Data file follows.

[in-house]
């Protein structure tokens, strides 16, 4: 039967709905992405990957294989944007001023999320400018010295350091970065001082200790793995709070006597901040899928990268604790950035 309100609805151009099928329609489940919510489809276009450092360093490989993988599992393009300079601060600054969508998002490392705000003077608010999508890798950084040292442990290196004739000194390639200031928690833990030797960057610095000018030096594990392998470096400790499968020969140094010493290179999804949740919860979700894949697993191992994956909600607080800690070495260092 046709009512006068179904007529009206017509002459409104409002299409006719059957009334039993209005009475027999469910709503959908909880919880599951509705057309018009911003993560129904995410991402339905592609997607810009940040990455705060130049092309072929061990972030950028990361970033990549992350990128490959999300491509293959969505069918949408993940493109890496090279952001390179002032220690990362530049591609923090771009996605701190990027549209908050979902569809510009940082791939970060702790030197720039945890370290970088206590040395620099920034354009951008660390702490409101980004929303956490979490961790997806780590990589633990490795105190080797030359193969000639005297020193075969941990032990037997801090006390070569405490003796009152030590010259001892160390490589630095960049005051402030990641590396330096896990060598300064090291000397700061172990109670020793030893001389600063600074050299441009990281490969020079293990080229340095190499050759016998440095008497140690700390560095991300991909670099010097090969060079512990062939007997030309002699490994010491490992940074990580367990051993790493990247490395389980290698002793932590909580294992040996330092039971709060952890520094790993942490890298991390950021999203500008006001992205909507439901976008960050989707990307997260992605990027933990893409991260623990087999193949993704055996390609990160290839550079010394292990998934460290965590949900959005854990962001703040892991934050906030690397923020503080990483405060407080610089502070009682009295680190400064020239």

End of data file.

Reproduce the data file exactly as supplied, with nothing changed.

[in-house]
């Protein structure tokens, strides 16, 4: 039967709905992405990957294989944007001023999320400018010295350091970065001082200790793995709070006597901040899928990268604790950035 309100609805151009099928329609489940919510489809276009450092360093490989993988599992393009300079601060600054969508998002490392705000003077608010999508890798950084040292442990290196004739000194390639200031928690833990030797960057610095000018030096594990392998470096400790499968020969140094010493290179999804949740919860979700894949697993191992994956909600607080800690070495260092 046709009512006068179904007529009206017509002459409104409002299409006719059957009334039993209005009475027999469910709503959908909880919880599951509705057309018009911003993560129904995410991402339905592609997607810009940040990455705060130049092309072929061990972030950028990361970033990549992350990128490959999300491509293959969505069918949408993940493109890496090279952001390179002032220690990362530049591609923090771009996605701190990027549209908050979902569809510009940082791939970060702790030197720039945890370290970088206590040395620099920034354009951008660390702490409101980004929303956490979490961790997806780590990589633990490795105190080797030359193969000639005297020193075969941990032990037997801090006390070569405490003796009152030590010259001892160390490589630095960049005051402030990641590396330096896990060598300064090291000397700061172990109670020793030893001389600063600074050299441009990281490969020079293990080229340095190499050759016998440095008497140690700390560095991300991909670099010097090969060079512990062939007997030309002699490994010491490992940074990580367990051993790493990247490395389980290698002793932590909580294992040996330092039971709060952890520094790993942490890298991390950021999203500008006001992205909507439901976008960050989707990307997260992605990027933990893409991260623990087999193949993704055996390609990160290839550079010394292990998934460290965590949900959005854990962001703040892991934050906030690397923020503080990483405060407080610089502070009682009295680190400064020239």